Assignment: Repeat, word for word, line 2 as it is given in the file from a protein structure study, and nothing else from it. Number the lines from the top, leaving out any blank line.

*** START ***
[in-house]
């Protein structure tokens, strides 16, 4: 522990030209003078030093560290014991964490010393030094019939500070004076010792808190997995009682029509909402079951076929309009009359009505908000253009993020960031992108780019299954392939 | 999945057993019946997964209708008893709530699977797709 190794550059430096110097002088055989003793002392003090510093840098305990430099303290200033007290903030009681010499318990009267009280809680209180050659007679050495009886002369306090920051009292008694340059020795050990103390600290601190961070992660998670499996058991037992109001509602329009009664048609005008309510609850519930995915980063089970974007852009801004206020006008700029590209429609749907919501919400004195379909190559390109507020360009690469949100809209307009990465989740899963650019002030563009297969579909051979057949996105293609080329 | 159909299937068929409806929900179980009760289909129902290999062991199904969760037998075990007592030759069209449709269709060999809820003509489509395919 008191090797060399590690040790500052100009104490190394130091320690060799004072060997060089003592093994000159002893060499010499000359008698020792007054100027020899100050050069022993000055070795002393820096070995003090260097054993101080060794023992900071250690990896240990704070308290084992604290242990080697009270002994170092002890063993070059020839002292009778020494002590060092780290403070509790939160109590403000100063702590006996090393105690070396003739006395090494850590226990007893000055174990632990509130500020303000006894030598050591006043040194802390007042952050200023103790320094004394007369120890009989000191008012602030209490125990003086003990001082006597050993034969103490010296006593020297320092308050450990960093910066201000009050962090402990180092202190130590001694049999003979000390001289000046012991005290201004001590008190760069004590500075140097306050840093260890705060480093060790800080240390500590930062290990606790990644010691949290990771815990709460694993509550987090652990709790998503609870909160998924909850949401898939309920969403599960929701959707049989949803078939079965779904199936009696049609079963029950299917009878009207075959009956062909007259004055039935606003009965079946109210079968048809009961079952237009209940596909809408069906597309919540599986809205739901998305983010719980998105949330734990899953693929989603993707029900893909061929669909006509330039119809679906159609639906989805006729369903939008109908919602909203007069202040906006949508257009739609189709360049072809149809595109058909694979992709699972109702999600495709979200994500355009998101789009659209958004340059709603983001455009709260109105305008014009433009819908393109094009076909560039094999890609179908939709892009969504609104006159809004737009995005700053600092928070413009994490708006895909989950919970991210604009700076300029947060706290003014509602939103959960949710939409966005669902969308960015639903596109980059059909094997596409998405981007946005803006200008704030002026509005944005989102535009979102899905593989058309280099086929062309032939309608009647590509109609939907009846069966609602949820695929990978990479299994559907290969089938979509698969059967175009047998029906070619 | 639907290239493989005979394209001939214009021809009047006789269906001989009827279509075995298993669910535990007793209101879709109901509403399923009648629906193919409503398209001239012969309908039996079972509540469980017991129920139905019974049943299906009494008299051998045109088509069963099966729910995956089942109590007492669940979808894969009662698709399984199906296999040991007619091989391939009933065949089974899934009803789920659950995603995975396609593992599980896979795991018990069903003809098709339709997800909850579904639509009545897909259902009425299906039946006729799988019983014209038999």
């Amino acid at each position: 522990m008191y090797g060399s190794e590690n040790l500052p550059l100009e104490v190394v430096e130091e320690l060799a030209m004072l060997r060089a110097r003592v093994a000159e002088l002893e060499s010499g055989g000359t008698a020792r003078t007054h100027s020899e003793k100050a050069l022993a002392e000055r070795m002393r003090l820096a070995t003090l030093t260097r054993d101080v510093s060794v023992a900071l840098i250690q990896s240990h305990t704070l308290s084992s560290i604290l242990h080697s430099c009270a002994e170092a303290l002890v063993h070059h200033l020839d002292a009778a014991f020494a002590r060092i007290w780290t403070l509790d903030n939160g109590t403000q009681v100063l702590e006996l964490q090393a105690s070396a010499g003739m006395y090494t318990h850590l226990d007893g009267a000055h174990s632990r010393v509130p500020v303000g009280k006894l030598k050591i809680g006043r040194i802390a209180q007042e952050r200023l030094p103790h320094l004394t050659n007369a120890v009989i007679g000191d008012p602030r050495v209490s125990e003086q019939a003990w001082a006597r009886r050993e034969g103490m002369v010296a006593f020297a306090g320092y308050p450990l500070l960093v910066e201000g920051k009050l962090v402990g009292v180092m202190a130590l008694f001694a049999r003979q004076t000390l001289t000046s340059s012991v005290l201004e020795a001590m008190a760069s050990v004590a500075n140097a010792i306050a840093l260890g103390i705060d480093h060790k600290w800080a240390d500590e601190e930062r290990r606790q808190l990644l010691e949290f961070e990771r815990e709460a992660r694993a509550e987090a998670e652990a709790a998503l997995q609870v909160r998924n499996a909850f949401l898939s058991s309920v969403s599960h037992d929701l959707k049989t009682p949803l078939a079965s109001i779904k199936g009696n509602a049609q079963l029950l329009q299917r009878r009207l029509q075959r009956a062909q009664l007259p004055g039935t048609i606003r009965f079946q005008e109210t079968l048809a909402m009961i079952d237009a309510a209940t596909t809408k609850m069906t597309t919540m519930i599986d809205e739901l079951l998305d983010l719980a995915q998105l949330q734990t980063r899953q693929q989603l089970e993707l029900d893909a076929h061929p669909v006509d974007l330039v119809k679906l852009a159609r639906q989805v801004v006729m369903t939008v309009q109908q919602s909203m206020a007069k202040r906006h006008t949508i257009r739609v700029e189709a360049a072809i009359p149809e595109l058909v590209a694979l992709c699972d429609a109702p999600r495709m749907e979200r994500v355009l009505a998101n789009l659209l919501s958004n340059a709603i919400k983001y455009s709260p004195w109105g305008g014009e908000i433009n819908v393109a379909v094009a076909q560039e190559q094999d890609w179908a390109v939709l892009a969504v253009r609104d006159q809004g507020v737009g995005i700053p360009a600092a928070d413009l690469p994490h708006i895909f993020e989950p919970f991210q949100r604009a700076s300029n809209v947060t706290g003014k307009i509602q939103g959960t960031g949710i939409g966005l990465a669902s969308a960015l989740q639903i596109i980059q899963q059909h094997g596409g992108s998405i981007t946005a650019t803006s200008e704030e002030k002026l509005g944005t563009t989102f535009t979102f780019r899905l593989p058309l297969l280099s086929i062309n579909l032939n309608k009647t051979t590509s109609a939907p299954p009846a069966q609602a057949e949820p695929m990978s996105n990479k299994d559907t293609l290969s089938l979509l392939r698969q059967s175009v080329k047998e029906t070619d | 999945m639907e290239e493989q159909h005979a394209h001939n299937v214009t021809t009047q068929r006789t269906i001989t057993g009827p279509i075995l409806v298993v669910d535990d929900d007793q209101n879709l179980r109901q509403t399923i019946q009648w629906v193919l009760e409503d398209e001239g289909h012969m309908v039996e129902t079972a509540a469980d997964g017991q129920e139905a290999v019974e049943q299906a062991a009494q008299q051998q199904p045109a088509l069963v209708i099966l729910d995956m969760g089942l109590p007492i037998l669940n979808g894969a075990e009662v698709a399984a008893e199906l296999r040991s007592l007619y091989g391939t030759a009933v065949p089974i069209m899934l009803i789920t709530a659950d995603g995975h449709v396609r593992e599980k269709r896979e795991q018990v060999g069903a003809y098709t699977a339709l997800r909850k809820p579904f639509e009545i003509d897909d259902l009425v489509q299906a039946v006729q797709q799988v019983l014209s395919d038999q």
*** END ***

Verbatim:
């Protein structure tokens, strides 16, 4: 522990030209003078030093560290014991964490010393030094019939500070004076010792808190997995009682029509909402079951076929309009009359009505908000253009993020960031992108780019299954392939 | 999945057993019946997964209708008893709530699977797709 190794550059430096110097002088055989003793002392003090510093840098305990430099303290200033007290903030009681010499318990009267009280809680209180050659007679050495009886002369306090920051009292008694340059020795050990103390600290601190961070992660998670499996058991037992109001509602329009009664048609005008309510609850519930995915980063089970974007852009801004206020006008700029590209429609749907919501919400004195379909190559390109507020360009690469949100809209307009990465989740899963650019002030563009297969579909051979057949996105293609080329 | 159909299937068929409806929900179980009760289909129902290999062991199904969760037998075990007592030759069209449709269709060999809820003509489509395919 008191090797060399590690040790500052100009104490190394130091320690060799004072060997060089003592093994000159002893060499010499000359008698020792007054100027020899100050050069022993000055070795002393820096070995003090260097054993101080060794023992900071250690990896240990704070308290084992604290242990080697009270002994170092002890063993070059020839002292009778020494002590060092780290403070509790939160109590403000100063702590006996090393105690070396003739006395090494850590226990007893000055174990632990509130500020303000006894030598050591006043040194802390007042952050200023103790320094004394007369120890009989000191008012602030209490125990003086003990001082006597050993034969103490010296006593020297320092308050450990960093910066201000009050962090402990180092202190130590001694049999003979000390001289000046012991005290201004001590008190760069004590500075140097306050840093260890705060480093060790800080240390500590930062290990606790990644010691949290990771815990709460694993509550987090652990709790998503609870909160998924909850949401898939309920969403599960929701959707049989949803078939079965779904199936009696049609079963029950299917009878009207075959009956062909007259004055039935606003009965079946109210079968048809009961079952237009209940596909809408069906597309919540599986809205739901998305983010719980998105949330734990899953693929989603993707029900893909061929669909006509330039119809679906159609639906989805006729369903939008109908919602909203007069202040906006949508257009739609189709360049072809149809595109058909694979992709699972109702999600495709979200994500355009998101789009659209958004340059709603983001455009709260109105305008014009433009819908393109094009076909560039094999890609179908939709892009969504609104006159809004737009995005700053600092928070413009994490708006895909989950919970991210604009700076300029947060706290003014509602939103959960949710939409966005669902969308960015639903596109980059059909094997596409998405981007946005803006200008704030002026509005944005989102535009979102899905593989058309280099086929062309032939309608009647590509109609939907009846069966609602949820695929990978990479299994559907290969089938979509698969059967175009047998029906070619 | 639907290239493989005979394209001939214009021809009047006789269906001989009827279509075995298993669910535990007793209101879709109901509403399923009648629906193919409503398209001239012969309908039996079972509540469980017991129920139905019974049943299906009494008299051998045109088509069963099966729910995956089942109590007492669940979808894969009662698709399984199906296999040991007619091989391939009933065949089974899934009803789920659950995603995975396609593992599980896979795991018990069903003809098709339709997800909850579904639509009545897909259902009425299906039946006729799988019983014209038999």